“What is that President Chump up to? And what on earth is Brexit?”

    Very moving and touches me to the core as I read this transcript. As he promised earlier, the narrator interviews his mother, in her ageing version of life’s Tardis, I guess, just as I myself once interviewed on cassette tape my grandmother about her experience of the two World Wars, her difficult marriage, birth of my mother and uncle, and later I interviewed my mother about the Second World War, meeting my Welsh father, then having me…
    Of course, I was and still am only an only child. No Ally for me. No failing stare. No falling stair.


    “Have you ever paused for a second to consider the idea that everything in the universe is about holes and interpenetration? — Not just the human reproductive system.”

    This is the epilogue to the earlier novella-length work and it is also the coda to this whole book’s symphony, its auto-gestalt of fraternal frames in painterly parental palimpsest. As that epilogue, we see things through the pervading mind of this book’s friendly examiner (Voltaire’s best of all worlds dictum), extrapolated as a Russian ‘mad scientist’, who is not mad at all if we can apply our own creative madness to his bodily array of wormhole sores as bouts of time travel making things ‘slightly better’ than worse in any one of our worlds… except we’ve ended up here today with Chump and the fastest ever neologism becoming a real word? As the above mentioned coda, we realise that the Machine Stops with EM Forster or the Large Hadron Collider and the Internet, and the ‘slightly better’ means a fraternal faint rather than any lethal jump into a Fallen West. A feint or counter-feint. This book is auto-personally monumental and momentous – miraculously meted out, too, for its readers. Somehow a shared journey in more ways than one. The riddle, for me, is in the sands.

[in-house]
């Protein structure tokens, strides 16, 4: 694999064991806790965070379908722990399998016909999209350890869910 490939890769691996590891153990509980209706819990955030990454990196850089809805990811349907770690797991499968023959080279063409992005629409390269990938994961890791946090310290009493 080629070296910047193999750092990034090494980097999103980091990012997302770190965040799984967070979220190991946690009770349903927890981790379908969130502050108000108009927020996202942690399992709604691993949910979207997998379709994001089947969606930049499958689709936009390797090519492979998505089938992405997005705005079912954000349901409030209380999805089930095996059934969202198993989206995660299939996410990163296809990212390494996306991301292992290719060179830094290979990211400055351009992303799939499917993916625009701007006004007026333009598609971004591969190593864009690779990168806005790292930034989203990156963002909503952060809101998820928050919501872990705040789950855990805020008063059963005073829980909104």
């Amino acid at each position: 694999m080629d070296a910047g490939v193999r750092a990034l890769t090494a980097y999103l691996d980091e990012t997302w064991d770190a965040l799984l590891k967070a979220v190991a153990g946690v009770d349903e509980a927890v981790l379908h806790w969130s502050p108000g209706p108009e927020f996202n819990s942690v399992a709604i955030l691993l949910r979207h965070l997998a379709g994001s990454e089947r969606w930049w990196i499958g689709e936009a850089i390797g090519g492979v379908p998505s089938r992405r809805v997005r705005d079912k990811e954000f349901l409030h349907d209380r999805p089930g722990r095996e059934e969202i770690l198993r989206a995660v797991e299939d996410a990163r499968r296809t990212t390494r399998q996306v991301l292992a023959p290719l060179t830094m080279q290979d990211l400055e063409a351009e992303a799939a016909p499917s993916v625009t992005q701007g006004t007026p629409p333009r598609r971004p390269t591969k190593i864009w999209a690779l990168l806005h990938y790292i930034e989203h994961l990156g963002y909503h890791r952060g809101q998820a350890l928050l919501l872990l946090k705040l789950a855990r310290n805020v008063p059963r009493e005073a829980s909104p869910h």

10. An inordinately heavy and mysterious bar that appeared here over a year ago by a now sand-clogged sloping slipway with many similarly clogged stairways nearby — a bar of metal bordering on stone, about five feet long. It is still in the same vicinity.


  11. Pingback: Still Life with new publications | Douglas Thompson's Blog